How to detect deactivated (unlicensed) users in Confluence Cloud?

Hi there,

When getting group members via wiki/rest/api/group/{groupName}/member on our internal instance I noticed that there can be deactivated users. In the Atlassian UI these are greyed out and clearly deactivated, but for apps there’s no clean way to identify whether a user is deactivated:

The /wiki/rest/api/user?accountId={accountId} endpoint doesn’t reveal any more information.

From what I can tell, my only chance is to check whether the name of the user ends in (Unlicensed) since there is no active boolean value or something like that. :see_no_evil:

Does anyone know whether this is a reliable workaround or whether this string is localized. I.e. might a german deactivated user end in (Unlizensiert)? Or do you know a better way for checking whether a user is deactivated?


Have you tried /wiki/rest/api/user?accountId={accountId}&expand=operations ?
(Don’t know if that will work or not).


Ahhh… Could’ve found that myself. :see_no_evil: But that seems to be it, thanks!

With ?expand=operations deactivated users seem to have an empty operations array. Also works on wiki/rest/api/group/{groupName}/member.


Thanks for raising, this. It’s a problem in other situations as well. For example, expanding permissions fetching a space you get deactivated users as well. If you try to create a space with the same set of permissions the REST API just gave you, it can blow up with a 500 error when these users are present. Filtering out users with “(Unlicensed)” in the name is not reliable, either – that terminology changes over time. For example, it used to read something like “(Former user).” The only way I have found to prevent that scenario is to tediously check every single user for validity with the user API before sending them back to Confluence :frowning:

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Whilst I’m not familiar with the Confluence source code, I dug around and found a file containing I18N variants of “Unlicensed” and some logic for surrounding this in brackets.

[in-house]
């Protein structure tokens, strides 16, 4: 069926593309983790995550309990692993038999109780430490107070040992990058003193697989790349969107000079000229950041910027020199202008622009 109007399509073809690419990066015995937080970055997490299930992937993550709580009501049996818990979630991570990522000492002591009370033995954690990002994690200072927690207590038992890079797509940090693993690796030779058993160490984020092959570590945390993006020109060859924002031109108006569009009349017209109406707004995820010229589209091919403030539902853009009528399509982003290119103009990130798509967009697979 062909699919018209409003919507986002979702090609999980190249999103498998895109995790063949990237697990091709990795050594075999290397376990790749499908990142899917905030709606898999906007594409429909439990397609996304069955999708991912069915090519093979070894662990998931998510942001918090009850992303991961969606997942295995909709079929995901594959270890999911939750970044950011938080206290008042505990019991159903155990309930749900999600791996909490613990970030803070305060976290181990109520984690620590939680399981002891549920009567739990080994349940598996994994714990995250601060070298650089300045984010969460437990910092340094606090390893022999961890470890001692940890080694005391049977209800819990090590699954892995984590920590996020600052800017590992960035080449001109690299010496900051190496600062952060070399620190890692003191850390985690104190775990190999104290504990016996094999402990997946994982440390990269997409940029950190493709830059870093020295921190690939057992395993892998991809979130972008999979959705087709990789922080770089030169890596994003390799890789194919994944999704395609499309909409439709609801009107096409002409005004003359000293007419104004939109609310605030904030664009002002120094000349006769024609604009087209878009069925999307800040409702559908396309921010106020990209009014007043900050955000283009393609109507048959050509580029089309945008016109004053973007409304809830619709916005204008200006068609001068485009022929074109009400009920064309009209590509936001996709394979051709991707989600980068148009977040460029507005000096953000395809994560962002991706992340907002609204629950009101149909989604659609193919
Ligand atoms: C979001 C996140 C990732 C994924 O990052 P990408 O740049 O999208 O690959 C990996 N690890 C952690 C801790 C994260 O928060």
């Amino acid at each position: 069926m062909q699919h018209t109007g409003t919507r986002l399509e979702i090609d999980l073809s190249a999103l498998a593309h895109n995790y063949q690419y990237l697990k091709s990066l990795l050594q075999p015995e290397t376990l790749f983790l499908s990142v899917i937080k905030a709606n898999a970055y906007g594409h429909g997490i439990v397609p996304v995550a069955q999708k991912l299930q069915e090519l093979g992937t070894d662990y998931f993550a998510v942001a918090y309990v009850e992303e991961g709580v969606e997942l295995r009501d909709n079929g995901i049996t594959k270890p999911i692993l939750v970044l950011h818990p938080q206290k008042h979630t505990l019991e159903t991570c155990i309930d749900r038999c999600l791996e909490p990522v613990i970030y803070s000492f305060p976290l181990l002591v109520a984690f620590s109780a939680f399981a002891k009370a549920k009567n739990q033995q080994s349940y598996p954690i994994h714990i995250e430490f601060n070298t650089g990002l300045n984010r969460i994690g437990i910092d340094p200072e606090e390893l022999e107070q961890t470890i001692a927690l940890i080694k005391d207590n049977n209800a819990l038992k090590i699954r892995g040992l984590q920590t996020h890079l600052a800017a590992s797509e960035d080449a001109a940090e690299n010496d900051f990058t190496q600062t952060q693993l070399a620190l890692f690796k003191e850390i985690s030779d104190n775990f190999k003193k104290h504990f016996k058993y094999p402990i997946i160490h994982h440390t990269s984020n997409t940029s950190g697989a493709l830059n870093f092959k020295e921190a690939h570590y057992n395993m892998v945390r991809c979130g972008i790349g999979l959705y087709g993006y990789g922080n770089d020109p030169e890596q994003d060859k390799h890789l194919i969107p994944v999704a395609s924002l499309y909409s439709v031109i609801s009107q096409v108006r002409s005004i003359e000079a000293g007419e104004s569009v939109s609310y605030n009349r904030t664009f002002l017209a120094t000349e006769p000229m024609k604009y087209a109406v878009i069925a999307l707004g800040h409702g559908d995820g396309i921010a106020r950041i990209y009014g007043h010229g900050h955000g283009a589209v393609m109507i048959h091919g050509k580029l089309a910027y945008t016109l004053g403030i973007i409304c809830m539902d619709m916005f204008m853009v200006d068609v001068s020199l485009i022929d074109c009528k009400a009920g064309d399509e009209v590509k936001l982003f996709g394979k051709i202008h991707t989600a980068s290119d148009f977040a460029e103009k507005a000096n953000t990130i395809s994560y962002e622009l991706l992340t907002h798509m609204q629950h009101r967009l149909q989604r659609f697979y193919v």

@sven.schatter, I see you’ve accepted @danielwester’s solution of calling /wiki/rest/api/user?accountId={accountId}&expand=operations, but does that mean you’ve got an n+1 performance/scaling issue whereby you get all the group members and subsequently have to make separate requests to get further details? If so, I assume the solution you’re really looking for is for Confluence to add an extra property indicating the license state to the user object returned by /rest/api/group/{groupName}/member?


Hi Dugald,

appreciate you checking in on this as well! :slight_smile:

Luckily, the expand URL parameter also works for the group members REST API:

Of course having a boolean value that represents users being active or not would be much more intuitive, but now that there’s this thread people should at least be able to find this solution via Google. :sweat_smile:



Great - thanks @sven.schatter

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A boolean indicating this would be very valuable, IMO, since I would hope that it would be applied anywhere that a user object was serialized to JSON, such as in the space permissions example that I gave.

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Thanks for confirming this @BobBergman. I’ve created CONFCLOUD-69909 for this. For convenience, here’s the description:

Issue Summary

The shape of the user objects in the response to /wiki/rest/api/group/{groupName}/member does not include a field to indicate the status of the user (active, deactivated, system, ???).

Steps to Reproduce

  1. Log in to a Confluence tenant
  2. Change the path of the ULR to /wiki/rest/api/group/confluence-users/member

Expected Results

The returned JSON includes a field “status” which identifies the user’s status as per a documented enum of user statuses.

Actual Results

No such field is returned. Some app developers may be tempted to interpret the user’s status from a suffix that Confluence adds to the displayName field. Examples are Foo (Unlicensed) and Bar (System).


Adding ?expand=operations to the query will include the operations allowed by the user and may help some apps distinguish users as per their requirements, but this workaround may not satisfy all app use cases.

Other REST API Responses Containing User Objects

There may be other REST resources that return user objects. It seems reasonable and preferable to enhance those APIs with status information as per the member resource identified above.